If your dog is an active sporting retriever, you’ll need to bathe them twice a month with a soap-free product, such as Buddy Wash Dog Shampoo & Conditioner.
Cleaning your flat-coated retriever’s ears once a month will prevent them from suffering from ear infections or canine otitis.
Using ear cleaning solutions such as Zymox Plus Advanced Otic Dog & Cat Ear Infection Solution will protect your dog from secondary infections.
Grooming your dog regularly at home and getting professional grooming treatments every eight weeks will keep your golden retriever or flat-coat in show dog style!
Being consistent with the grooming schedule is important for your dog’s overall wellbeing.
Being energetic and larger dogs, both golden and flat-coated retrievers need to eat a nutritious diet to keep them healthy and active.
Goldies and flat-coats are known for their ravenous appetite, so be careful not to overfeed them!
Pet food brands include a feeding guide on their packaging to ensure you give your dog the right daily quantities.
Using a golden retriever feeding chart is useful for managing your dog’s diet.
In general, you can estimate your active and healthy adult goldie to need between 1,300 and 1,500 calories per day or three to four cups of premium dog food.
However, this can vary and does depend on your dog’s overall lifestyle, level of activity, age, and weight.
Adult flat-coats should be fed twice a day, getting three to five cups of premium dog food to meet all their nutritional needs.
Again, their diet is influenced by their health, age, weight, and energy levels.
Both retriever types are prone to infected ears often caused by yeast infections. Including dog foods for yeast infections in their diet will help to keep ear problems at bay.
Pet owners often wonder which dog breed is more energetic of these two retriever types.
Whether you’re looking at getting a flat-coated Retriever or a golden retriever, be forewarned, as they’re both boisterous dogs needing lots of regular exercise.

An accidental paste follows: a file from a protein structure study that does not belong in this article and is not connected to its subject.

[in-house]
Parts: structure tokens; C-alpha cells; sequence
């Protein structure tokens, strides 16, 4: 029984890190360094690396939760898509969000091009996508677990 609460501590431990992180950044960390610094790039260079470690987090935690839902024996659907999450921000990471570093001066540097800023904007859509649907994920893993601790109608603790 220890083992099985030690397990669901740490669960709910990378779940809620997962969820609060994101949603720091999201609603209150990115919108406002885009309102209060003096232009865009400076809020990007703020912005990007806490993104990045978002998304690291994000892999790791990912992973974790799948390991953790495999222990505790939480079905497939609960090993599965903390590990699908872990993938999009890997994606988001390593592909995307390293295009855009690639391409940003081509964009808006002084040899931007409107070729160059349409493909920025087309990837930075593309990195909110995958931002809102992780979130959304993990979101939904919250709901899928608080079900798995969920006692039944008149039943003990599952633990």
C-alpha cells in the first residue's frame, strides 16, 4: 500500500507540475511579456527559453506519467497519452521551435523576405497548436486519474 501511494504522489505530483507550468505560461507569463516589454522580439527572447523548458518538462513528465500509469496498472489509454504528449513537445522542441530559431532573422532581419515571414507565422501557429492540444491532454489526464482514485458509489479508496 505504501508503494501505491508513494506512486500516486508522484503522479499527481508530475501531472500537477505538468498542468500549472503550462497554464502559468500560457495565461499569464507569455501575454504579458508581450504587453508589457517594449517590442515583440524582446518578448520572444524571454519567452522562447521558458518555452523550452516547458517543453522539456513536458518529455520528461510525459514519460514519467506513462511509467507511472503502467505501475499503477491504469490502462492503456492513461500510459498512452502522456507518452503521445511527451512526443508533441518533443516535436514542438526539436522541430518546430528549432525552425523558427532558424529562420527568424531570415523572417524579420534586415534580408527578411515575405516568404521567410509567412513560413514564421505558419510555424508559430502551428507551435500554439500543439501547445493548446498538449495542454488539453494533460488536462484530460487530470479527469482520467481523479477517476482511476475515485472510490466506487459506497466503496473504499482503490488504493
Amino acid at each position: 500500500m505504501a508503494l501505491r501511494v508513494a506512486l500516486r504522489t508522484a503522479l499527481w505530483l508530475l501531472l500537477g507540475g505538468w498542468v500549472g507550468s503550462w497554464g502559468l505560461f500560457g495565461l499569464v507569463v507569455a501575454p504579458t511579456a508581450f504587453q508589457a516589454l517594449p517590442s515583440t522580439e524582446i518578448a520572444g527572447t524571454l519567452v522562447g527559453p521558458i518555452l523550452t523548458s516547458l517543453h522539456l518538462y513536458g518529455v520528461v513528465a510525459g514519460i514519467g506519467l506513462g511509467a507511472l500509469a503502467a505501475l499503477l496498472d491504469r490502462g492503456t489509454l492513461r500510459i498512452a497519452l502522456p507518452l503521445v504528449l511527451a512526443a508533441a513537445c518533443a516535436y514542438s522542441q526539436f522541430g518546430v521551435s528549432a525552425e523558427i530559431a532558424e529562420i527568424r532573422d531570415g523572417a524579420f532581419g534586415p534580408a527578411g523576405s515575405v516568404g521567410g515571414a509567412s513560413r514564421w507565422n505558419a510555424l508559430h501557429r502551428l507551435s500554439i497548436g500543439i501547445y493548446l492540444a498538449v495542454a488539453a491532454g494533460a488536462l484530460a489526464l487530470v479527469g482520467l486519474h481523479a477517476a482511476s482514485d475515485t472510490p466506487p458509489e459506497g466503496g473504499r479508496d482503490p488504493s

However, flat-coated retrievers are comparatively more energetic than golden retrievers, needing lots of space to run and play.
They should be involved in sporting activities to keep them stimulated both mentally and physically.
Golden retrievers enjoy living in a busy household and getting plenty of attention from their owners or children in the family.
Giving your goldie between 20 to 30 minutes of hard, consistent exercise twice daily should keep them happy and content.
On the other hand, flat-coated retrievers will benefit from two hours of daily exercising to keep them from becoming mischievous and out of control!
They thrive on long walks, swimming in dams, or following scents.
Flat-Coated Retriever vs. Golden Retriever: Which One Is Better For You?
Overall, golden retrievers are the more popular breed for owners who want a closer bond and more interaction with their pets.
Your goldie is always happy to hang close to you and will sleep at your feet whenever the opportunity arises.
On the other hand, flat-coated retrievers are more independent dogs.
However, they also need more attention when it comes to keeping up with their physical demands for more activity.
Golden retrievers make excellent family dogs, being kid- and pet-friendly too, while flat-coats are better suited to more active individuals.
However, flat-coated retrievers thrive in environments that include other dogs to keep them busy.
It’s also worth noting that flat-coats don’t live as long as goldies on average.
Finally, golden retrievers have more even temperaments, making them easier dogs to manage in a family environment.
But if you can keep your flat-coat busy and properly stimulated, they make great companions for both individuals and families.
FAQs: Flat-Coated vs. Golden Retrievers
Is the flat-coated retriever the same as the Labrador?
Flat-coats are closely related to Labradors but are bigger, leaner, and more elegant in appearance.
Additionally, the Lab has shorter, denser, and wavier fur compared to the flat-coated retriever, which has a lustrous and flat-lying coat.
What two breeds make a golden retriever?
The golden retriever originally came from the Scottish Highlands and was crossbred between the wavy-coated retriever and water spaniel.
The result was a golden pup with excellent physical abilities as a working dog with a lovable personality.
When comparing the six breeds of retrievers as pets or hunting dogs, it’s worth checking out the differences between the flat-coated retriever vs the golden retriever.
Flat-coats are an excellent choice if you’re looking for a dog to take on sporting activities with you. Golden retrievers make wonderful additions to a family home.
Other distinctive differences between the flat-coated retriever and golden retriever include:
- Golden retrievers have lighter, golden-colored coats compared to flat-coats, which have black or liver-colored fur.
- Golden retrievers have a more boxy and rounded head shape, while the flat-coated retriever has a longer head.
- Goldens love human contact and interaction, while flat-coats tend to be more independent.
- Flat-coated retrievers have a slightly shorter lifespan compared to goldens.